sizes: (navigator.userAgent.match(/iPhone|android|iPod/i)) ? [[300, 250], [320, 460], [320, 480], [320, 50], [300, 100], [320, 100]] : [[300, 250], [320, 460], [320, 480], [320, 50], [300, 100], [320, 100], [635, 90]]
placementId: navigator.userAgent.match(/iPhone|android|iPod/i) ? ‘22617692’: ‘22617693’
Elon Musk began hunting down accounts that impersonate other people in Twitter and that they don’t have the label “parody”.
According to the tycoon who owns the social network, Twitter will permanently ban impersonators’ accounts without notice unless they know they are humor accounts.
“In the future, any user Twitter Participation in phishing without a clear indication of “parody” will be permanently suspended,” Musk said.
“We used to send a warning before the suspension, but now that we are doing a general review, there will be no warning. This will be clearly marked as a condition of registration on Twitter Blue.
Interestingly, even before this announcement, Twitter started to deactivate a number of accounts in which users changed their profile name to “Elon Musk” protesting a billionaire businessman’s plan to overhaul the verification system and start charging $8.
The most significant case was with actress and comedian Kathy Griffin, whose account is now suspended. In addition to changing her name and photo, she wrote: “After many animated discussions with the women in my life, I have decided that voting for your choice is the right thing to do.”
“We’re not all Elon Musk…because he blocked those accounts,” Roswell actor Brendan Fehr tweeted. “But don’t worry, it’s still perfectly normal for someone to tweet irresponsible lies and conspiracies, so it’s all right and makes sense.”
Before Musk closed the acquisition Twitter On October 28, for $44 billion, the social network’s rules state that users “may not impersonate a person, group, or organization to deceive, confuse, or mislead others, or use a false identity in a way that interferes with the experience of others in Twitter”.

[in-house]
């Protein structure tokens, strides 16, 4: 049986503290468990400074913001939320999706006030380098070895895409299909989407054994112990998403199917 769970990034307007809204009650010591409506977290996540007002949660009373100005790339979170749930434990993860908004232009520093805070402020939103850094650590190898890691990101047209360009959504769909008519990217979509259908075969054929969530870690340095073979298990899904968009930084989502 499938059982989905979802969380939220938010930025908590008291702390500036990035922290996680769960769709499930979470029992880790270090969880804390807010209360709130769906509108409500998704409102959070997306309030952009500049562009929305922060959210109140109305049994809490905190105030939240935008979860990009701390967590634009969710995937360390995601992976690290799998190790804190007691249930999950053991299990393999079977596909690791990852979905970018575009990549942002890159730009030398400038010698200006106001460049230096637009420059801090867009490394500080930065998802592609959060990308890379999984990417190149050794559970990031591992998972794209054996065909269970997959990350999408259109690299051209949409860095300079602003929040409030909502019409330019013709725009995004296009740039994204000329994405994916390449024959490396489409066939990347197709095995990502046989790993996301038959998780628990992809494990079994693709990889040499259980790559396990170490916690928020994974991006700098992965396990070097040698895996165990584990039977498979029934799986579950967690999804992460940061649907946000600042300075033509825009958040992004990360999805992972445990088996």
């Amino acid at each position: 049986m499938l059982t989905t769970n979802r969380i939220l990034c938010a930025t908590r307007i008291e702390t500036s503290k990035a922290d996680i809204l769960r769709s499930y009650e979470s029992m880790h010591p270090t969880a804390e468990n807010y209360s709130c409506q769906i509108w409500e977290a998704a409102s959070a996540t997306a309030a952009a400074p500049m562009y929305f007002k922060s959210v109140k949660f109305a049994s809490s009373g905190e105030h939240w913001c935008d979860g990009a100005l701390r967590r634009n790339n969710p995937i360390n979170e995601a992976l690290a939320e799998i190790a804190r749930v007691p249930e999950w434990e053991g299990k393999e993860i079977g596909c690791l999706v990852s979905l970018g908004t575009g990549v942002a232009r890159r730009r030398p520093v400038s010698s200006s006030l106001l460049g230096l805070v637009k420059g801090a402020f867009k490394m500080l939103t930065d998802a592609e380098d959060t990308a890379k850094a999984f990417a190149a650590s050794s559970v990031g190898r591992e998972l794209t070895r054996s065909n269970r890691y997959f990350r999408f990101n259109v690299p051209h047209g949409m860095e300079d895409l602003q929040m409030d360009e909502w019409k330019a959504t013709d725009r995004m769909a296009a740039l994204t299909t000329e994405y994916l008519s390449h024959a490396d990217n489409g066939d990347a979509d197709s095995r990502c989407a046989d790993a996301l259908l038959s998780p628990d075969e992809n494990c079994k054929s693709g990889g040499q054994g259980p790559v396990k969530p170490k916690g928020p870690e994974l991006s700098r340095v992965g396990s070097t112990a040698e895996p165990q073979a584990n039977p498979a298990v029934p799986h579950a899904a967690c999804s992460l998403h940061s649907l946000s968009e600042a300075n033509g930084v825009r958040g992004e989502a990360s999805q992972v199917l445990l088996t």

Several posts on Sunday said that Twitter confirmed that it is suspending the rollout of account checks associated with Twitter Blue until after the US midterm elections.
The blue tick check used to be reserved for public figures such as politicians and celebrities who were more likely to pose as bad actors. Musk now plans to make the tick available to anyone who pays $7.99 a month for Twitter Blue.
“My commitment to free speech even extends to not blocking an account that follows my plane, even though this is a direct risk to personal safety,” he defends. Elon Musk about reviews.
We recommend you METADATA, an RPP tech podcast. News, analytics, reviews, recommendations and everything you need to know about the world of technology.
I’m Liza Grey, an experienced news writer and author at the Buna Times. I specialize in writing about economic issues, with a focus on uncovering stories that have a positive impact on society. With over seven years of experience in the news industry, I am highly knowledgeable about current events and the ways in which they affect our daily lives.